TEGUCIGALPA, Honduras (AP) — Honduran authorities on Tuesday arrested the head of the national police, accusing him and his wife of money laundering.
Authorities arrested Leonel Luciano Sauceda and his wife, Patricia Sbeltlana Estrada on money laundering charges. They said in a statement that the couple was arrested at a home in Tegucigalpa, the capital, and that authorities seized two cars and financial documents.
Sauceda began his career with the national police in 1992 and was appointed head of police just two weeks ago.
According to officials, there was no accounting for 13 bank accounts and 13.8 million lempiras, or roughly $560,000, that Sauceda had in his name between 2006 and 2017. They say his wife also had 10 bank accounts with roughly 2.7 million lempiras, or $110,000, for which the origin couldn’t be traced. Authorities say they don’t know where the couple got the cash they used for some of the items that were seized.
Top police officials in Honduras have been accused of crimes in the past. Last year, a Honduran court convicted Jorge Alberto Barralaga, the former No. 2 in the police force, of money laundering.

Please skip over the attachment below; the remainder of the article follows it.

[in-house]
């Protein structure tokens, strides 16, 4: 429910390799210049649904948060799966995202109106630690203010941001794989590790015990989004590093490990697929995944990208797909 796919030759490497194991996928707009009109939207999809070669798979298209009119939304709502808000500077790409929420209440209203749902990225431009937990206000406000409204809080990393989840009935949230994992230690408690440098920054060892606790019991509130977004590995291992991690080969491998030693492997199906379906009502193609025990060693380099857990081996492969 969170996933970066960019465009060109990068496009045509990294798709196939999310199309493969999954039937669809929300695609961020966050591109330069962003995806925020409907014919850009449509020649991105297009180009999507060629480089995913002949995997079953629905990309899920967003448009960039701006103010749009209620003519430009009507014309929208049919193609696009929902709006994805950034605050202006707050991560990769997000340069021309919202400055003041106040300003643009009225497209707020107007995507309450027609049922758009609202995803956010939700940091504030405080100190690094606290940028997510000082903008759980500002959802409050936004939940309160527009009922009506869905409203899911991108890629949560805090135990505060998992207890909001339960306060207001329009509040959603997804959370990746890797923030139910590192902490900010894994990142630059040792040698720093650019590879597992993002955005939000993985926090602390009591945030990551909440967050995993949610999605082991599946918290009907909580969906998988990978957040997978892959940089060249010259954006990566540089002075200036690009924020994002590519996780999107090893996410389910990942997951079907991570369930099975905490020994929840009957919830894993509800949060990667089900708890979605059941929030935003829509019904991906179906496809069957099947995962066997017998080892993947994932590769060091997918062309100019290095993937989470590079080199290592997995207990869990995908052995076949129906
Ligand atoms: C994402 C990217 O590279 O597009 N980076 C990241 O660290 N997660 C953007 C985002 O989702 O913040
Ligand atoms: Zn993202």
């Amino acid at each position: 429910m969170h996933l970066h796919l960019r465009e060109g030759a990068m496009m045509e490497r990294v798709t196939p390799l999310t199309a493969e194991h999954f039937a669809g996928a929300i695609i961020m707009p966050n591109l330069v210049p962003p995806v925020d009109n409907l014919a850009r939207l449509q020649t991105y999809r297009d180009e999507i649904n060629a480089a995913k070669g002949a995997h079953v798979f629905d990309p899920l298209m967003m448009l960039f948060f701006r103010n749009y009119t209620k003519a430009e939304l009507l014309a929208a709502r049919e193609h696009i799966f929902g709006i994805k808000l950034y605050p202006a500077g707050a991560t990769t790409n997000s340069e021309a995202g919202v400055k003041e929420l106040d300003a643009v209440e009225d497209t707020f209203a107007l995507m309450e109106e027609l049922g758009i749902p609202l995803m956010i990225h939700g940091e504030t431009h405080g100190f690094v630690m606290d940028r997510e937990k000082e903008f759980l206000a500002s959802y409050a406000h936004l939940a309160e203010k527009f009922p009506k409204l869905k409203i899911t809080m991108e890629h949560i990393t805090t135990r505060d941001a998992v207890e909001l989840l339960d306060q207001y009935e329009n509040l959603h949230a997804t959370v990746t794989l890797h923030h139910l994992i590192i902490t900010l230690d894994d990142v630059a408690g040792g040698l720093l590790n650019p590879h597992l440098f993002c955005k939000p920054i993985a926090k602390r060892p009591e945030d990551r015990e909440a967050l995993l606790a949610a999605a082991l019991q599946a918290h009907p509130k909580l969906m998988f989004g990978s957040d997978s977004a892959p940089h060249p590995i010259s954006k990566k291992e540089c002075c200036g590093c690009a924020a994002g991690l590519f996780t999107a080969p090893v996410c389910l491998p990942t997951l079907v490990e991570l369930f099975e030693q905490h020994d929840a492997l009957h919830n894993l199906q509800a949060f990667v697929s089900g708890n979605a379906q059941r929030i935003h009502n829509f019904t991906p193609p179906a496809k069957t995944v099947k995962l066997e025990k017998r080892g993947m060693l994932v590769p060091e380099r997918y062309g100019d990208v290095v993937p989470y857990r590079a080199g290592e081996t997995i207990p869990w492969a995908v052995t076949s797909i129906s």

Also, several government officials have faced accusations of being involved in drug trafficking in the U.S. Even President Juan Orlando Hernández has been investigated in the U.S. in connection with alleged drug trafficking and money laundering; he denies any wrongdoing.
Charges weren’t filed against the president, but his brother, Juan Antonio “Tony” Hernández, a former congressman, was found guilty in a U.S. court last October of drug conspiracy, weapons charges and lying to the Drug Enforcement Administration.
U.S. prosecutors said the drug conspiracy was protected by the Honduran government. The trial featured testimony that convicted Mexican drug lord Joaquín “El Chapo” Guzmán aided the conspiracy by giving $1 million in bribes to Juan Antonio Hernández to pass along to his brother.
Sauceda’s arrest is the first since the end of an anti-corruption mission in Honduras last month led by the Organization of American States, which was commissioned in 2015 to strengthen the country’s justice institutions.
The mission was led by a group of international lawyers and investigators who uncovered nonprofit organizations that worked as fronts to move money to corrupt lawmakers.
The commission helped a Honduran court sentence ex-First Lady Rose Elena Bonillo to 58 years in prison for embezzlement last year. Bonilla was married to ex-president Porfirio Lobo.